Friday, December 26, 2008

2009 Top Prospect List: #24 Josh Ravin, rhp

Josh Ravin
Height 6-4, Weight 195, B/T: R/R, DOB: 01/21/1988
2008 Redlegs Baseball Prospect Ranking: #14

Of all the prospect reports I'll write, this one is the most depressing.

Josh Ravin has been my favorite pitching prospect since he first set foot in the Reds organization. He has a great combination of raw stuff and rock solid mechanics. Unfortunately, he also lacks an important skill for any pitching prospect: control. A mid-to-upper 90s fastball just isn't worth much if you can't control where it's going.

I was expecting Ravin to take a step forward in 2008 after a rough 2007 season. Unfortunately, he didn't show any improvement at all with his control, racking up strikeouts and walks in equal measure (literally).

Ravin still has top of the rotation stuff, a body type that scouts can dream on, and pitching mechanics that any coach would love. Unfortunately, all that adds up to very little these days, because he can't consistently get the ball over the plate, much less hit his spots inside the strikezone. Until he can do that, all of his other impressive attributes will be for not.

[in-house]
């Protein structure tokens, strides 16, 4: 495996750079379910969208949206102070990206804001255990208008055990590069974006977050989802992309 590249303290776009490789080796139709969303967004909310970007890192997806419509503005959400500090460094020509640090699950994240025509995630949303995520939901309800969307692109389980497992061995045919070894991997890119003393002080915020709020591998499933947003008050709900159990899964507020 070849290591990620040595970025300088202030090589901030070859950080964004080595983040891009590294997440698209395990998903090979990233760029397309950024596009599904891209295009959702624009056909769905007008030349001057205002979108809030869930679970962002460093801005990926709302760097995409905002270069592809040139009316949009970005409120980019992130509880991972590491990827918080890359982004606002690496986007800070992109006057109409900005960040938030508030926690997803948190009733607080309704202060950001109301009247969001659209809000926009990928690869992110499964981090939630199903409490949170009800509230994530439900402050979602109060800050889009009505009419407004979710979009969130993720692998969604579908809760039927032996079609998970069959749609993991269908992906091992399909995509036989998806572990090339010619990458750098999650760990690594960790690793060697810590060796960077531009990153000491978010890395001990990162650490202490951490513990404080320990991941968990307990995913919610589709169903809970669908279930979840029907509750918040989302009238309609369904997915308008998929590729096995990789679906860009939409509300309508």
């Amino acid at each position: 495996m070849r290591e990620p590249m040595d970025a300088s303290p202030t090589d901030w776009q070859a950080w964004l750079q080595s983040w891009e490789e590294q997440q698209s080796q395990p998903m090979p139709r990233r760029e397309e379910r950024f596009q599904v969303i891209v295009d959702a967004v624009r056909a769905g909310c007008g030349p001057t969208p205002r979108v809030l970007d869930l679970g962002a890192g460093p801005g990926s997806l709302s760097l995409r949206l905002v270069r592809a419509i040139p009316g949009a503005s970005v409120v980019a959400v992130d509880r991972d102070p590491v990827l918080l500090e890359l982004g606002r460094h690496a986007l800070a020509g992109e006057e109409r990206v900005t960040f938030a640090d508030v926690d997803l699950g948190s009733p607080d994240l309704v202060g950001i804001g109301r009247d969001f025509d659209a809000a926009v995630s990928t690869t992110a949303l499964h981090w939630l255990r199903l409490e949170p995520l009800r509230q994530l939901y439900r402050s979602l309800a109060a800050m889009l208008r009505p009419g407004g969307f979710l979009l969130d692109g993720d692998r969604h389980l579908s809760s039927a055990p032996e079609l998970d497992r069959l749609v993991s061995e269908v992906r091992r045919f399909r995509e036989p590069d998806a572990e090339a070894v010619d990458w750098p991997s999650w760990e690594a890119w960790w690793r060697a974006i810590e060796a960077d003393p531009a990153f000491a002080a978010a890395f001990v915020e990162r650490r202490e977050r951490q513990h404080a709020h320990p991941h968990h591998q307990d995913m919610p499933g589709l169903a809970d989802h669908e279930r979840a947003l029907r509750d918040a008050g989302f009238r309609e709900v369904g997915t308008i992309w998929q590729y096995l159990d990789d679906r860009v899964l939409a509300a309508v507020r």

Ravin started out the 2008 season in extended spring training, but it wasn't long before the Reds sent him to off to low-A Dayton. Given his performance last year, I thought that was the right level for Ravin, but was afraid the Reds would keep him in extended spring training until the Pioneer League started up again.

Unfortunately, Ravin was once again plagued by control problems. On the season, he pitched 56.1 innings for the Dayton Dragons and struck out an impressive 47 hitters. However, he also managed to walk 50 hitters. And, not surprisingly, when you walk 8.0 hitters per nine innings, both your ERA (7.19) and WHIP (1.86) will be atrocious.

You hear a lot about the hitters who are the "three true outcome hitters," (see: Cust, Jack) meaning that their plate appearances typical result in one of three outcomes (walk, strikeout, homerun) that are solely dependent on the hitter and free from interference of the other players on the field. At the rate he's going, Ravin may become the first "true outcome pitcher."

When I look at Ravin's stats, two thoughts cross my mind: 1) just how damn good could this guy be with improved command and control? And, 2) just how many damn pitches does he have to throw to get through a single inning? I love late count hitters, but I don't want to see that attribute in my pitchers all that often. Even so, given just how many walks and whiffs he tallies, Ravin obviously has to work very hard in every inning he throws. That constant state of stress on the arm is cause for concern, as he rarely gets to cruise through an inning without throwing high stress pitches. Even so, his mechanics should go a long way towards reducing his injury risk.